“A lot of the dialogue for Carrot is drawn out of stuff that we’ve actually said to each other,” he says. “Every time my wife says something funny, I write it down. Sometimes she gets annoyed by that, but she’s a lot funnier than I am.”
With his robot ready, Mueller began releasing a series of apps — Carrot To-Do, Carrot Fit — all with the same distinct approach to motivation. His to-do list yells when you fail to complete a task. His alarm clock mocks you for sleeping in. His fitness app shames you for slacking off.
Weather was a logical next step. Carrot Weather began strictly as an entertainment app — one that leaned in entirely on Mueller’s digital doppelganger. “It was a cool, gimmicky kind of thing, and people liked it,” he says. But over time, people started asking for more metrics: cloud cover, wind speed, pressure. Data, data, and more data. “I’d spend an hour or so sketching and figuring out how to fit things in,” he says. “That’s how I started learning how to solve design challenges.”
The inaugural version of Carrot Weather focused almost entirely on the current temperature; the second version began to dig in on forecast, radar, and notifications. But its next redesign was a big one: The 2017 model brought Carrot to Apple Watch, which Mueller says was the “turning point” in transitioning the app into something more than a repository of jokes.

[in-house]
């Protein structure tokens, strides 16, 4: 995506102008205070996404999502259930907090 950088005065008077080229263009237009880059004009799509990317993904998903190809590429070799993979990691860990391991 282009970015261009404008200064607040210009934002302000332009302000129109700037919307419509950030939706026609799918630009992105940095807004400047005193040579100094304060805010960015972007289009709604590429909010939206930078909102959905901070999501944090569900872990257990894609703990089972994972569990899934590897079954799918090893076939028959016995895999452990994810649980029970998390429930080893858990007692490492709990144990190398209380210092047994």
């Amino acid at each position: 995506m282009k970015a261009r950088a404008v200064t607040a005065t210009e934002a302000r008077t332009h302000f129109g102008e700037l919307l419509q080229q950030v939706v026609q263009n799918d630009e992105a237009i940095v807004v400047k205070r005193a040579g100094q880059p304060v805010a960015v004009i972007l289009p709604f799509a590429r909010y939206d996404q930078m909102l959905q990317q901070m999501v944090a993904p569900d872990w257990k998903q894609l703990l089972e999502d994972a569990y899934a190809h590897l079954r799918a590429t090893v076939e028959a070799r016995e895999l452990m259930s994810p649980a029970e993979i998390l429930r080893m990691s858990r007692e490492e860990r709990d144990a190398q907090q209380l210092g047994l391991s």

“I couldn’t really have long jokes on the Watch, so I had to focus on making a really good weather app,” he says. “I started over from scratch. I tried to use all of the hardware features built into the Watch as much as possible to abstract away a lot of what would normally be visual in the interface on the iPhone.”
Mueller focused the experience on a few key data points and used color to communicate weather conditions so that people could quickly get a sense of their forecast. From there, he worked in reverse, bringing his favorite features back into the iPhone and iPad app.